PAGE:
US-Mexico border ‘is world’s deadliest’
American officials say hundreds of migrants fall prey to heat stroke in summer and hypothermia in winter
Geneva — The US-Mexico border is the world’s deadliest land migration route, according to UN migration agency figures published on Tuesday, with hundreds losing their lives trying to make perilous desert crossings.
The International Organisation for Migration (IOM) documented 686 migrant deaths and disappearances on the frontier in 2022, but the actual figure is probably higher with data going missing including from the Texas border county coroner’s offices and the Mexican search and rescue agency.
In a landscape of sweeping desert, canyons and cactus-studded hills, migrants fall prey to heat stroke in summer and hypothermia in winter, US border officials have said. Some bodies are never found.
IOM spokesperson Paul Dillon said that the figures recorded “represent the lowest estimates available”.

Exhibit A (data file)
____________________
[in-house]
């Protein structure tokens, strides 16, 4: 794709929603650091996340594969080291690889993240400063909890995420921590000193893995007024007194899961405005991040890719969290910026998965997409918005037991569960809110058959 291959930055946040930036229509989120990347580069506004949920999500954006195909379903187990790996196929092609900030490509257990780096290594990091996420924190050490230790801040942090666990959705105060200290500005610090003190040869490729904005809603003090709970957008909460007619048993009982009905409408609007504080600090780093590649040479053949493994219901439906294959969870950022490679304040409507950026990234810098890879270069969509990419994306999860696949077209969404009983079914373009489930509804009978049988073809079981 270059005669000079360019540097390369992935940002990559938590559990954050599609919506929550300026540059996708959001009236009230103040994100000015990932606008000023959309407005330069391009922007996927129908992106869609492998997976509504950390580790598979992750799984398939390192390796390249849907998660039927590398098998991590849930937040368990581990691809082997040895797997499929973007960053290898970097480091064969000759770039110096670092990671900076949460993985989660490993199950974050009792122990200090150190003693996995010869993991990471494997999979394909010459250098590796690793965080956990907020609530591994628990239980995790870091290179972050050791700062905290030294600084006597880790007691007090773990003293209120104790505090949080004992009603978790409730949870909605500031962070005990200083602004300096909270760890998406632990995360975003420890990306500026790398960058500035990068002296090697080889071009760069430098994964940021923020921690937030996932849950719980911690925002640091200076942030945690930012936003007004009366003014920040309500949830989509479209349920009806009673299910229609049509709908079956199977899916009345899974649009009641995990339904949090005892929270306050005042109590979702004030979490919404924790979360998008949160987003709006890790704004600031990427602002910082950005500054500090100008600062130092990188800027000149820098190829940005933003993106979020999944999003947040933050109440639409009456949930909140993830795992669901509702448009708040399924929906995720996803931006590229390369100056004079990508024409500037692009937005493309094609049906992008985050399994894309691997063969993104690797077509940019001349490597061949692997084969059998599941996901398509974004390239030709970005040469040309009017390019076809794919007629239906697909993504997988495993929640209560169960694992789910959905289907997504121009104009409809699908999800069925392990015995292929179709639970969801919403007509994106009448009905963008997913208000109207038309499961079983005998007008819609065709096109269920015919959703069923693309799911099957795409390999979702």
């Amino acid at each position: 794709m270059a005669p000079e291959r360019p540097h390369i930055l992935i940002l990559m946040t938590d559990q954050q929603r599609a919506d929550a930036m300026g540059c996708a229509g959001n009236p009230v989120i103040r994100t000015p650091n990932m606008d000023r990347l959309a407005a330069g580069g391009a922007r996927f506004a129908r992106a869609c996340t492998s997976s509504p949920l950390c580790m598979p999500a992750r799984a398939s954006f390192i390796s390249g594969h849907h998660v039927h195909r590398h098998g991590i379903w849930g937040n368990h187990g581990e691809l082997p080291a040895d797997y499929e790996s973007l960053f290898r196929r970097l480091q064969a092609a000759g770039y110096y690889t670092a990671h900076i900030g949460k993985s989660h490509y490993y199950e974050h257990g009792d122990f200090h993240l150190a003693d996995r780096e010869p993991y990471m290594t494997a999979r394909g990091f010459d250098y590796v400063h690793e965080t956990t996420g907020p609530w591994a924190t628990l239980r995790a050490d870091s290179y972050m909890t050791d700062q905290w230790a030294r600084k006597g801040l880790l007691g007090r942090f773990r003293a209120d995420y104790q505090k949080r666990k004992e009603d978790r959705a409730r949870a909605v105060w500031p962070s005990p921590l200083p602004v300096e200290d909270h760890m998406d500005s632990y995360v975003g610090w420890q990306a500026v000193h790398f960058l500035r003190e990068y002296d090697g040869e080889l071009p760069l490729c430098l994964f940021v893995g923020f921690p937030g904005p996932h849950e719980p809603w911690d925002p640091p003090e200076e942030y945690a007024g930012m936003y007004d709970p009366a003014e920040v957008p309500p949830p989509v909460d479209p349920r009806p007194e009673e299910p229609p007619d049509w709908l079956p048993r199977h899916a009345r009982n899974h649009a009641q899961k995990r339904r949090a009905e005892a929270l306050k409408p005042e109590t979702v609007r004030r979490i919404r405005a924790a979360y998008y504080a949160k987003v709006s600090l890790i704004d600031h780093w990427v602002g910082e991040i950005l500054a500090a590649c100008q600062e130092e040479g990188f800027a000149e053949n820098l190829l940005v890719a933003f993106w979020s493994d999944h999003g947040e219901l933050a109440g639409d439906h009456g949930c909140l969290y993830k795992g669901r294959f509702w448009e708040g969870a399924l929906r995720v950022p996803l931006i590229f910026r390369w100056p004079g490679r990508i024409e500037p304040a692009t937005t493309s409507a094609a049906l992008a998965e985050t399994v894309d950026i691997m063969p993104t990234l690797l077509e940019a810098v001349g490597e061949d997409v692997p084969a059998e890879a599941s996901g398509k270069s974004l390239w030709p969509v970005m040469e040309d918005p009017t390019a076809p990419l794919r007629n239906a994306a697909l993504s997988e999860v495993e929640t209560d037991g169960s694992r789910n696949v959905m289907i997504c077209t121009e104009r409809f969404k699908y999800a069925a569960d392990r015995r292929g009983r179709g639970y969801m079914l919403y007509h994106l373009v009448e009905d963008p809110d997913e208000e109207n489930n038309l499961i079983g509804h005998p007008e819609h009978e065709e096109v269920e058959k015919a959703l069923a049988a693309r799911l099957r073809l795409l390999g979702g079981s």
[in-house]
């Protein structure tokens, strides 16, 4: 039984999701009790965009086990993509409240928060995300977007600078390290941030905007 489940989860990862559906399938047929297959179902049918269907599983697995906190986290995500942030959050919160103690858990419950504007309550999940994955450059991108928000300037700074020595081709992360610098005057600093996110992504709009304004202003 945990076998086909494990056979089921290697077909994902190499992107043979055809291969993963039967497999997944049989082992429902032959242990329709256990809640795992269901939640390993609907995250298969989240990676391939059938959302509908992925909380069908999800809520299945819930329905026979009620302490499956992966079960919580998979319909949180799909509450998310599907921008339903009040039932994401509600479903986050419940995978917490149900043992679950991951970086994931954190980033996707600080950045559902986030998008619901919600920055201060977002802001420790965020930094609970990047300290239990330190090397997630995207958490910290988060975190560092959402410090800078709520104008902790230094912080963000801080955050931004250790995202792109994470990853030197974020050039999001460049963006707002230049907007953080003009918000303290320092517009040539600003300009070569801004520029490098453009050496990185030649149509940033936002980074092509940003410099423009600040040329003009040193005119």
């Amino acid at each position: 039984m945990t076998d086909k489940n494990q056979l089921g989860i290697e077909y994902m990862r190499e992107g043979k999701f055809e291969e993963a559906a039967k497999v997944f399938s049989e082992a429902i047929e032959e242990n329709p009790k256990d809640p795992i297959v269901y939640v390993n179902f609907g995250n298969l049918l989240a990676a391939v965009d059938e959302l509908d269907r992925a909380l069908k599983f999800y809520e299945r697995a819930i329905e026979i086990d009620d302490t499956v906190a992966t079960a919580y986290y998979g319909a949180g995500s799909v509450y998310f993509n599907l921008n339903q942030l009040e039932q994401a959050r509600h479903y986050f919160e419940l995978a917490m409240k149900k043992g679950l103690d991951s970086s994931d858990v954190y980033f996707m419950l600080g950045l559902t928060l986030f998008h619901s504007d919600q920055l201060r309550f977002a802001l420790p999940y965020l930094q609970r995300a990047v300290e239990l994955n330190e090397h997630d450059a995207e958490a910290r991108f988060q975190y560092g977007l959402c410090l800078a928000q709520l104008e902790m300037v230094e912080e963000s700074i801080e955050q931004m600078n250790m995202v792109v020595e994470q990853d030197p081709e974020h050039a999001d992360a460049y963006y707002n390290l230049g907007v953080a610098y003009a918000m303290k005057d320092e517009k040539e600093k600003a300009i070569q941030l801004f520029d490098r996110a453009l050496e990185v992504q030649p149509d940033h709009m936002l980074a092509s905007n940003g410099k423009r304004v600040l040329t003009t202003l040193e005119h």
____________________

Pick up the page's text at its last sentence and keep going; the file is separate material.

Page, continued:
“The alarming figures are a stark reminder of the need for decisive action to create regular legal migration pathways,” he told reporters in Geneva.
IOM said that nearly half of the deaths recorded last year were linked to the crossing of the Sonoran and Chihuahuan Deserts.
The number of deaths and disappearances documented by IOM along the border represents nearly half of the 1,457 cases recorded throughout the Americas in 2022.
“One of the most concerning trends that IOM has seen in the Americas was the increase in deaths on migration routes in the Caribbean,” said Dillon.
He said that 350 deaths were documented in 2022, compared with 245 in 2021 and fewer than 170 in prior years. Most of the victims on Caribbean migration routes were people from the Dominican Republic, Haiti and Cuba.
The Darien Gap, a jungle border crossing between Panama and Colombia, saw 141 documented migrant deaths in 2022, according to IOM.
“The remote and dangerous nature of this area and the presence of criminal gangs along the route means that this figure likely does not represent the actual number of lives lost,” said Dillon.
Panama announced new measures last week to curb rising migrant crossings through the Darien Gap, which reached a record high in 2023.
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